Using an afternoon academic oral presentation as a psychological stressor we gathered assessments of cortisol, sIgA, HR, DBP, and SBP, at the same time points one week prior and on the day of an assessed oral academic presentation. Our aim was to ascertain what association the physiological indices had with perceived health after controlling for confounders and self-reported stress, at baseline, and after an acute psychological stressor. Further aims were to determine which physiological indices were most associated with perceived health and to identify if the reactivity hypothesis was supported (i.e., physiology difference scores would be more related to self-perceived health than basal measurements).



Australian undergraduate students were recruited from afternoon laboratory classes; 77 met the criteria and agreed to participate, with the gender ratio commensurate with enrolments (17 = male, 60 = female). Participants (age M = 19.4, SD = 1.4) self-excluded on the basis of endocrine disorder, pregnancy, suffering from depression or psychiatric illnesses, or currently taking glucocorticoid medication as these factors can confound cortisol assays13. Those over 30 years of age were excluded to minimize the individual difference error14. Institutional ethics approval was obtained and the study was carried out in accordance with these guidelines. All subjects signed informed consent forms.


Students were required to deliver an assessed 5–7 minute oral presentation to their peers that contributed 10% to their final grade. Participants chose from a small list of topics (inherited diseases) and were provided with the criteria they needed to cover in their presentation. They were invited to participate in the study two weeks prior to their presentation. Participants were instructed verbally and via a take home pamphlet of the protocol for the saliva collection and were reminded not to consume caffeine, exercise heavily, or brush their teeth or eat two hours prior to providing samples15.

Physiological samples

Saliva samples were collected via Salivette© (Sarstedt Inc., Rommelsdorf, Germany) at two time points one week apart. Afternoon cortisol and sIgA samples were collected between 14.15 and 15.00 one week prior to the oral presentation and 20 minutes (cortisol) and 2 minutes (sIgA) post-presentation.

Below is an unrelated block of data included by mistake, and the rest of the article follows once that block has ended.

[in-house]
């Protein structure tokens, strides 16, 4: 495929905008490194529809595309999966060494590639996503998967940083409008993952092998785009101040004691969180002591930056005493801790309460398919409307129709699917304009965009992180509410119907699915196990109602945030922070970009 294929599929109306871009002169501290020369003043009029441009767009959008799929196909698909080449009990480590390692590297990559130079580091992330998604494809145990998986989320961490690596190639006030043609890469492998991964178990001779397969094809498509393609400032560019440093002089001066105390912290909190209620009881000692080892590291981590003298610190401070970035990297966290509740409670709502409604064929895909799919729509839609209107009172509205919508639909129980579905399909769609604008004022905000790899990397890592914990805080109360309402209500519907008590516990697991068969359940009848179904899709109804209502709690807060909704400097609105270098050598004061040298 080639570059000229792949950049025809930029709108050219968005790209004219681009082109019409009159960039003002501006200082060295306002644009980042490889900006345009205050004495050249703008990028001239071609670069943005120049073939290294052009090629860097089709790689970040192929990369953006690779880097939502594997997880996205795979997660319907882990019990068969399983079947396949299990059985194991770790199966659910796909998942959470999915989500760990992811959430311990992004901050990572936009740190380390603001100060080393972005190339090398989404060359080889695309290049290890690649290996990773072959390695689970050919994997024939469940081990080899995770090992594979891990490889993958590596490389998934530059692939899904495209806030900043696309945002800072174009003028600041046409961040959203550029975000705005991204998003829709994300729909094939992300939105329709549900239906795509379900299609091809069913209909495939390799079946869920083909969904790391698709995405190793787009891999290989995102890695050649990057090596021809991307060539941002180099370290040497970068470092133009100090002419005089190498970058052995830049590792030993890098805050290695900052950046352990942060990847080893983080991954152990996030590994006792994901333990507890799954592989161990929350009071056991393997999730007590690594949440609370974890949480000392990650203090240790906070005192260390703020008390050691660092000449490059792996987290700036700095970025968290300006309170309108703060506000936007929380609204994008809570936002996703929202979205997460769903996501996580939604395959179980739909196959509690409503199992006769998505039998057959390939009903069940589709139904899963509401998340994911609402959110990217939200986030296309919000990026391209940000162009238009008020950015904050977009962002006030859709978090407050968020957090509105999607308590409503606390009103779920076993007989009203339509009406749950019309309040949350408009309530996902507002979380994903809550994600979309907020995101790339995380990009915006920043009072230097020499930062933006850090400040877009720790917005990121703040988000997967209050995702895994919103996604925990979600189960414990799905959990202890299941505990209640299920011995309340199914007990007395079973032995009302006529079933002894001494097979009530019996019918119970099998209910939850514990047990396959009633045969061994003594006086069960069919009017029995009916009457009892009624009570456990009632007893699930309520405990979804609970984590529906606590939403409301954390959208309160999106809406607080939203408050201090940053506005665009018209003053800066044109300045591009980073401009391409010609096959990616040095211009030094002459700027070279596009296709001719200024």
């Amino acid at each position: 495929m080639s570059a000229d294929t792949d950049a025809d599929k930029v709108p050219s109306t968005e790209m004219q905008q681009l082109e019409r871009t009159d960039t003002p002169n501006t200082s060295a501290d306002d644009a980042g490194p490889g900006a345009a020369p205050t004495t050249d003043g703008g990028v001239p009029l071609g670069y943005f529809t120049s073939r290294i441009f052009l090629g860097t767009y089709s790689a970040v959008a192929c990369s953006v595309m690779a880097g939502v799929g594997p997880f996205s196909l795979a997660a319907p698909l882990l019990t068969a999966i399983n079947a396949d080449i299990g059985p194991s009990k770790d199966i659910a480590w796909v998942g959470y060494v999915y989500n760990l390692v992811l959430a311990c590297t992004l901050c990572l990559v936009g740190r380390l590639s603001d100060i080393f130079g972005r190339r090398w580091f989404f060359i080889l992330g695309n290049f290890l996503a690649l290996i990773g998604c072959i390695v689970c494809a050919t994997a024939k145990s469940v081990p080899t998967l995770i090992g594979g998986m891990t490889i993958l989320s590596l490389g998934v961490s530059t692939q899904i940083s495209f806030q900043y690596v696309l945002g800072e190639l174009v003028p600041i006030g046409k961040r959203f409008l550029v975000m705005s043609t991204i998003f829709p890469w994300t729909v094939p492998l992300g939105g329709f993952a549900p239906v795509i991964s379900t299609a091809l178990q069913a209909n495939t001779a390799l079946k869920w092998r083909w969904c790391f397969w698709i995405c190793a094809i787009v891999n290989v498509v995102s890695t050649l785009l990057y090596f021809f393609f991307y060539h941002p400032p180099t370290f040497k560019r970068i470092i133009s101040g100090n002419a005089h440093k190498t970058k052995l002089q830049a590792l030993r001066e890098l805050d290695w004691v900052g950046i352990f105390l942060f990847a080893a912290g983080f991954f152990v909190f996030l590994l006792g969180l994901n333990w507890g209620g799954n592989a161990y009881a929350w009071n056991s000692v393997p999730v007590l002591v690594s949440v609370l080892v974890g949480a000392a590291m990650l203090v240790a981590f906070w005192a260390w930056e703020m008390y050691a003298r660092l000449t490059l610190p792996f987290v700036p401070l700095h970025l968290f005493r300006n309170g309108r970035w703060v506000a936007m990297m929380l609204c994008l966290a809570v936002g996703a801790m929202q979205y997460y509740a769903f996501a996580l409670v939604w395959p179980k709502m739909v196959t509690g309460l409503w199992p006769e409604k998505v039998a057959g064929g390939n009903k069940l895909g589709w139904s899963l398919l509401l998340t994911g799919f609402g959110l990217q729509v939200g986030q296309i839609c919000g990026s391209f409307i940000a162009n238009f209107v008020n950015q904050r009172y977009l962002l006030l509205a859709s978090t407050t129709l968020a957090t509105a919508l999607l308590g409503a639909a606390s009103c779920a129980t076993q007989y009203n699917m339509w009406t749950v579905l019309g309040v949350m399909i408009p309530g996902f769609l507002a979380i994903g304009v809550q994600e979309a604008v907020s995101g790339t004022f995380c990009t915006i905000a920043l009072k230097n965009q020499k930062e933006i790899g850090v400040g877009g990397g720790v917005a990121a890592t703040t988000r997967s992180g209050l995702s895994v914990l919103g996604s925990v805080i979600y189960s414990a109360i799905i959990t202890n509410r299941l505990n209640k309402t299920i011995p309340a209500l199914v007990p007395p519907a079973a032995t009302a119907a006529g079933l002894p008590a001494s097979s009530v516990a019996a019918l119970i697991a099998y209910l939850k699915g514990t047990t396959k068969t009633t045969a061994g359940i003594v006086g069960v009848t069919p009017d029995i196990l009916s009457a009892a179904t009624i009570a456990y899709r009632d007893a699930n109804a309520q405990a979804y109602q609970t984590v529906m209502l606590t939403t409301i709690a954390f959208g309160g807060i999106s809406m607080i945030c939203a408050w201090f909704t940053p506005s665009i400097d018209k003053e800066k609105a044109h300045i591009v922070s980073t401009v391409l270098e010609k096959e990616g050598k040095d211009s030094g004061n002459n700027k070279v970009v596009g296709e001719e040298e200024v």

Blood pressure and HR were assessed 1 week prior to the oral presentation (between 14.15 and 15.00) and 1 minute prior to presentation using an automated blood pressure monitor (HEM7203, OMRON, Singapore). Participants were seated, and blood pressure readings were collected by a trained researcher using the protocol recommended by the manufacturer. The complete study design is illustrated below (Table 1).

Table 1: Sequence of data collection in the present study

Prior to analysis of the cortisol concentration, samples were thawed and centrifuged at 3000 rpm for 15 minutes to remove debris from the saliva. High sensitivity salivary cortisol EIA kits (No. 1-3002 Salimetrics LLC, PA) were used to determine cortisol levels. The intra- and inter-assay variation of the cortisol kit was 3.35% and 3.75% respectively, and the detection limit was 0.03 μg/L. Optical density measurements were performed at 450 nm with a Synergy HT Multi-detection Microplate reader (Bio-Tek instruments Inc., Winooski, VT). Concentrations of the selected compounds were calculated using KC4 v3.4 software (Bio-Tek instruments). Duplicates of each sample were taken and the mean concentration (ng/ml) was calculated.

The calculation of sIgA involved participants passively drooling approximately 1 teaspoon of saliva into a plastic tube (Sarstedt Inc), which is commonly used for salivette collection of saliva (i.e., the cotton salivette had been removed). The samples were frozen, thawed and centrifuged in the same manner as the cortisol samples described above. The sIgA concentration was calculated using the salivary sIgA indirect enzyme immunoassay kit (Salimetrics). Duplicates of each sample were taken and the mean concentration (μg/ml) was calculated.

Psychological measures

Perceived stress

The 10 item Perceived Stress Scale16 was used to assess perceived stress through questions targeting thoughts and feelings during the last month. Participants indicate their responses to each item ranging from 0 indicating ‘never’ to 4 indicating ‘very often’. Cronbach alpha in the current study was α = .99.

A single item Acute Stress question that asked “how would you rate your current level of anxiety?” on a 1(low)–9 (high) Likert scale was used to assess acute stress.

Physical and mental health

The SF-36 General Health Measure (SF-36)17 is a 36 item questionnaire that contains 8 subscales including: physical functioning, role limitations due to physical problems, social functioning, bodily pain, general mental health, role limitations due to emotional problems, vitality, and general health perceptions. Higher scores indicate better perceptions of health. These subscales form two composite variables: Mental Health and Physical Health, which were the focus of statistical analyses. In the current study Cronbach alpha was; Physical Health, α = .65 and Mental Health, α = .73.